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Service Charges and Commercial Leases

The RICS has launched a consultation on the fourth edition of the Service Charge Code for commercial property


Service charges can be a source of contention between landlords and tenants. Where the landlord provides services and charges their cost to the tenants, a properly run service charge can reduce the scope for conflict and make the management of the property easier.

The terms of the Code have influenced the drafting of service charge provisions in new leases, either through the initiative of landlords or by tenants amending draft leases to ensure that the service charge clauses are ‘code compliant’. For example, a modern lease may well include a statement that the landlord must take into consideration the administrative, accounting, procurement, management and operational provisions of the Code.

What is changing?

Quite a lot. Instead of simply setting out best practice, it will become an RICS Practice Statement with mandatory principles that surveyors will be bound to follow.

Eight mandatory principles

1 Owners and managers must seek to recover no more than 100% of the proper and actual costs of the provision or supply of the services unless the lease of the property gives them the explicit right to do so.

2 Owners and managers must ensure that service charge budgets, including appropriate explanatory commentary, are issued annually to all tenants.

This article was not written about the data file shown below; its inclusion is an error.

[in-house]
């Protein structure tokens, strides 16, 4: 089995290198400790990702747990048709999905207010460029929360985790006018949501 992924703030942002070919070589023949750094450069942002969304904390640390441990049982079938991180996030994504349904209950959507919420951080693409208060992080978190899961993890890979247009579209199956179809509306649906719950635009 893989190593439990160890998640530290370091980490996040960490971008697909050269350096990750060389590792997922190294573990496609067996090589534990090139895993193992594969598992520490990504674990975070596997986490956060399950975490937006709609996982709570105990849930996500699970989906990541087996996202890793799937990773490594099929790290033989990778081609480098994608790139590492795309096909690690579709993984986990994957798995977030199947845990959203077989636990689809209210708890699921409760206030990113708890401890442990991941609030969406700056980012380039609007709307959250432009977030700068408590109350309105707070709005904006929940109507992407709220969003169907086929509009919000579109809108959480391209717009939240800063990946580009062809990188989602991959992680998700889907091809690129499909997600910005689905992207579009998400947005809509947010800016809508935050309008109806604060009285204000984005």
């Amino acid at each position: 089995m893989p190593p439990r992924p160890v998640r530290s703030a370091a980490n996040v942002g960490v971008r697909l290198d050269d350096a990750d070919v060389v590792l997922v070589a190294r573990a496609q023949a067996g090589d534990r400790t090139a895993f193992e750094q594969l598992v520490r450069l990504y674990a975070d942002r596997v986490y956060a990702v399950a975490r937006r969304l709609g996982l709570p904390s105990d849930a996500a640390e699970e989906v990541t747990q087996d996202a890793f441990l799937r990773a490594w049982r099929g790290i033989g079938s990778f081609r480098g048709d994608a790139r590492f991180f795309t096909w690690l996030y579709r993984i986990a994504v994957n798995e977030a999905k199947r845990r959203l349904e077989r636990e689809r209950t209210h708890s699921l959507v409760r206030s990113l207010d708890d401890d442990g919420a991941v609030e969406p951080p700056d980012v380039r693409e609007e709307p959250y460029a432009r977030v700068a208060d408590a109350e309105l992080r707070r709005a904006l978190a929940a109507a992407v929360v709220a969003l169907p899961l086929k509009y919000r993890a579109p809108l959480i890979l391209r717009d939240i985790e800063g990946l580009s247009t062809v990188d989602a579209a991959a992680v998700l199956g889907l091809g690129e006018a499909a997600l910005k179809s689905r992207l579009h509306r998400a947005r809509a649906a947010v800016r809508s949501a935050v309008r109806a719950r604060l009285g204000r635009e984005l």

3 Owners and managers must ensure that a signed statement showing a true and accurate record of the actual expenditure constituting the service charge is provided annually to all tenants.

4 Owners and managers must ensure that a service charge apportionment schedule for their property is provided annually to all tenants.

5 All expenditure that the owner and manager seeks to recover must be in accordance with the terms of the lease.

6 Service charge monies (including reserve and sinking funds) must be held in one or more discrete (or virtual) bank accounts.

7 All interest earned on service charge accounts must be credited to the service charge account after appropriate deductions have been made.

8 Where acting on behalf of a tenant, RICS members must advise their clients that if a dispute exists any service charge payment withheld by the tenant should reflect only the actual sums in dispute.

The Code recommends that lease renewals are used as an opportunity to update non-compliant service charge clauses, even if this means that, for a time, there may be new and old service charge clauses in different leases of the same property.

Beau Borg – BTMK